when the load changes sign and the material is deformed plastically.
The strength increases, about 50 MPa, transverse to pilgering direction when the material is
deformed plastically in circumferential direction by ovalization.
The strength varies a lot more after straightening then after pilgering, because of not proper
rolls for the tube diameter. That also gives a tube with strongly inhomogene properties,
compared to after pilgering.
The absolute ends of the straightened tube are not affected concerning straightening by
bending, therefore it is not likely to find strength values representative for the whole tube
there.
The hardness is not affected much under normal straightening parameters.
The hardness is higher at outer surface.
The correlation between the analytical beam model and the FEM-simulation is at the moment
not god at all; therefore more job remains on the FEM-model to see if the load case on the
whole is possible to break down with this approach.
Some kind of adjustment of the straightener is desired to be able to adjust the angle from the
tube to the rolls that gives the right pitch, and therefore gives more concise material
properties.
7
Proposed measures for short time quality improvement
Let the tubes pass the straightener two times with lengthwise adjustment, so that the bending
moments will overlap from the first lap to the second, and then give more homogeneous
properties.
The displacement should be considered as a process parameter, therefore the displacement
sensors should be fool proof and the displacement configuration should be noted on respective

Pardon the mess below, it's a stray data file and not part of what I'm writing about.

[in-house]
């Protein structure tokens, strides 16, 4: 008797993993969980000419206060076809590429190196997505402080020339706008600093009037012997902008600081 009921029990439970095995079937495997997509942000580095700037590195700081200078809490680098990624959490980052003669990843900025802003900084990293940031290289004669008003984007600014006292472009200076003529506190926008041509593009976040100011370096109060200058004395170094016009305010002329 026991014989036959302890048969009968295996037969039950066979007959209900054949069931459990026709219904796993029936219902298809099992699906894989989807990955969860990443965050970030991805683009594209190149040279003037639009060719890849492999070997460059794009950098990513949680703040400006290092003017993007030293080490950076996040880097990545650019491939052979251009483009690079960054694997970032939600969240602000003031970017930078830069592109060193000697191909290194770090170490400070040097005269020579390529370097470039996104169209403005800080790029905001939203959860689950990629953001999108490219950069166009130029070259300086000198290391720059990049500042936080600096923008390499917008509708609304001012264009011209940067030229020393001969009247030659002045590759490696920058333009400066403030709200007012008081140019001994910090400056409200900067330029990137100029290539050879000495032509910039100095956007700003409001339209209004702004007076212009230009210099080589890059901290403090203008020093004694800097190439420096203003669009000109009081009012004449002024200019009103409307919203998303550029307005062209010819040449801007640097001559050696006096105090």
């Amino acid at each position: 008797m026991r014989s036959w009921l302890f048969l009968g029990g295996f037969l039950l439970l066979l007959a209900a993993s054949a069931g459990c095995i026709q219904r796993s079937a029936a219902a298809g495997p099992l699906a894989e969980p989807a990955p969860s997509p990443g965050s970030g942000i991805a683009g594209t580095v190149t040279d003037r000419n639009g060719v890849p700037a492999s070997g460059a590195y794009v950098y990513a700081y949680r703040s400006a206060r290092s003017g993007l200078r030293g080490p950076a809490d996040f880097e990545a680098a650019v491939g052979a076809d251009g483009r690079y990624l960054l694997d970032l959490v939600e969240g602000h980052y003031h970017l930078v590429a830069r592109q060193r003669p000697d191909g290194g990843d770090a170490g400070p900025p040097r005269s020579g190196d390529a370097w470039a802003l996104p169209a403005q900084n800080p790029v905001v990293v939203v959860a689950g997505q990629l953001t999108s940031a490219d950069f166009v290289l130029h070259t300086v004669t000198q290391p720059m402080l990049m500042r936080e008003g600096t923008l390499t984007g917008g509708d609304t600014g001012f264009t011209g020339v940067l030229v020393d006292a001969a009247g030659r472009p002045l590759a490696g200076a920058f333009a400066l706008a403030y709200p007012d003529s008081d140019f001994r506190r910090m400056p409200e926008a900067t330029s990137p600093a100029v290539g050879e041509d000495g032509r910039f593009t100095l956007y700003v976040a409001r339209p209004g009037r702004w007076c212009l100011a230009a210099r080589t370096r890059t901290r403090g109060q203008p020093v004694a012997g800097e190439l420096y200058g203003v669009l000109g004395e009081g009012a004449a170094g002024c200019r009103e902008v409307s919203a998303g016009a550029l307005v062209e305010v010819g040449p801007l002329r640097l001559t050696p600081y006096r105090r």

working order.
- 66 -
8
Proposed further investigations
Evaluate modulus of elasticity with resonance frequency equipment.
Compare the pressurized and the tensile effected material during bending and straightening
press straightening to cross roll straightened material.
Map a tube more seriously to check against the route through the straightening machine.
Investigation about how the stress states vary from pilgering to straightening.
Evaluate what ovalization is needed to make a particular increase of the transverse tensile
strength, whit the thought of creating better anisotropic properties.
- 67 -
9
References
1. Meurling, Fredrik. Results of the 4 1/2" and 5 1/2" trial of the Sandvik Material C. 2011.
2. Cross-Roll Straighteners and their Performance. Talkuder, N K, Singh, A N och W
Johnson. 1990, Journal of Materials Processing Technology, ss. 101-109.
3. Bocquet, J L, Brebec, G och Limoge, Y. Diffusion in Metals and Alloys. [bokförf.]
Robert W Cahn och Peter Haasen. Physical Metalurgy 1. u.o. : Elsevier Science B. V., 1996.
4. Smallman, R E och Bishop, R J. Modern Physical Metallurgy and Materials Engineering.
u.o. : Butterwort Heinemann, 1999.
5. Youngs modulus measured in different ways on different steels subjected to various
pretretments. Engberg, G. 1995.
6. Residual Stress Overiview Part 1-2. Withers, P. J. och Bhadeshia, H. K. D. H. u.o. :
Science and Technology, 2000.
7. Laird, Campbell. Fatigue. [bokförf.] Robert W. Cahn. Physical Metallurgy 3. u.o. :
Elsevier Science, 1996.
8. Suresh, S. Fatigue of Materials. u.o. : Cambridge Univ Press, 1992.
9. Hutton, David V. Fundamentals of finite element analysis. u.o. : McGraw-Hill , 2004.
10. Low Temperature Elastic Constants of Deformed Polycrystalline Copper. Ledbetter, H